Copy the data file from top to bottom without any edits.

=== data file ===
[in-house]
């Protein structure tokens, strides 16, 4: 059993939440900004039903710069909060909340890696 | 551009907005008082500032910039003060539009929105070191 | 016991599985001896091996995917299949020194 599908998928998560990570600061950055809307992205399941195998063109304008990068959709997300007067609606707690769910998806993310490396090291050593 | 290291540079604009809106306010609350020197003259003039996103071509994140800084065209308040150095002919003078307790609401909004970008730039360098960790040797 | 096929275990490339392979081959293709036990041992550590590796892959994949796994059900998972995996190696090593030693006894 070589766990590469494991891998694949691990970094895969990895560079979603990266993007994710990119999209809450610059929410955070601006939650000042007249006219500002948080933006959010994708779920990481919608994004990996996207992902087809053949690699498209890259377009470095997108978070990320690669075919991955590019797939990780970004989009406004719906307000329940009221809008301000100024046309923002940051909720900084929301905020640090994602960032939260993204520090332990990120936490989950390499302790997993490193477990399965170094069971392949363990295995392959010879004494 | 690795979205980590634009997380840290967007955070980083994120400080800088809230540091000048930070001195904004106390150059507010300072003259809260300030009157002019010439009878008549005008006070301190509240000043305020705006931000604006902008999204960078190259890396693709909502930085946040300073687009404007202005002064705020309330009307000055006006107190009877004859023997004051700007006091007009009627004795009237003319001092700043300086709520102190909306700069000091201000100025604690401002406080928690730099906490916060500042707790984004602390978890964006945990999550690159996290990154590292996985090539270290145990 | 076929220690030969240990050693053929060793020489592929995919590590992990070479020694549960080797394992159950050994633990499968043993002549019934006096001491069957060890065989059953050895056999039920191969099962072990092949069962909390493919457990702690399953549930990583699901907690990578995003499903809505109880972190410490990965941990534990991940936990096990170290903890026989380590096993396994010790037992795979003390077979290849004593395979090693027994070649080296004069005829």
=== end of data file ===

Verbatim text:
[in-house]
């Protein structure tokens, strides 16, 4: 059993939440900004039903710069909060909340890696 | 551009907005008082500032910039003060539009929105070191 | 016991599985001896091996995917299949020194 599908998928998560990570600061950055809307992205399941195998063109304008990068959709997300007067609606707690769910998806993310490396090291050593 | 290291540079604009809106306010609350020197003259003039996103071509994140800084065209308040150095002919003078307790609401909004970008730039360098960790040797 | 096929275990490339392979081959293709036990041992550590590796892959994949796994059900998972995996190696090593030693006894 070589766990590469494991891998694949691990970094895969990895560079979603990266993007994710990119999209809450610059929410955070601006939650000042007249006219500002948080933006959010994708779920990481919608994004990996996207992902087809053949690699498209890259377009470095997108978070990320690669075919991955590019797939990780970004989009406004719906307000329940009221809008301000100024046309923002940051909720900084929301905020640090994602960032939260993204520090332990990120936490989950390499302790997993490193477990399965170094069971392949363990295995392959010879004494 | 690795979205980590634009997380840290967007955070980083994120400080800088809230540091000048930070001195904004106390150059507010300072003259809260300030009157002019010439009878008549005008006070301190509240000043305020705006931000604006902008999204960078190259890396693709909502930085946040300073687009404007202005002064705020309330009307000055006006107190009877004859023997004051700007006091007009009627004795009237003319001092700043300086709520102190909306700069000091201000100025604690401002406080928690730099906490916060500042707790984004602390978890964006945990999550690159996290990154590292996985090539270290145990 | 076929220690030969240990050693053929060793020489592929995919590590992990070479020694549960080797394992159950050994633990499968043993002549019934006096001491069957060890065989059953050895056999039920191969099962072990092949069962909390493919457990702690399953549930990583699901907690990578995003499903809505109880972190410490990965941990534990991940936990096990170290903890026989380590096993396994010790037992795979003390077979290849004593395979090693027994070649080296004069005829």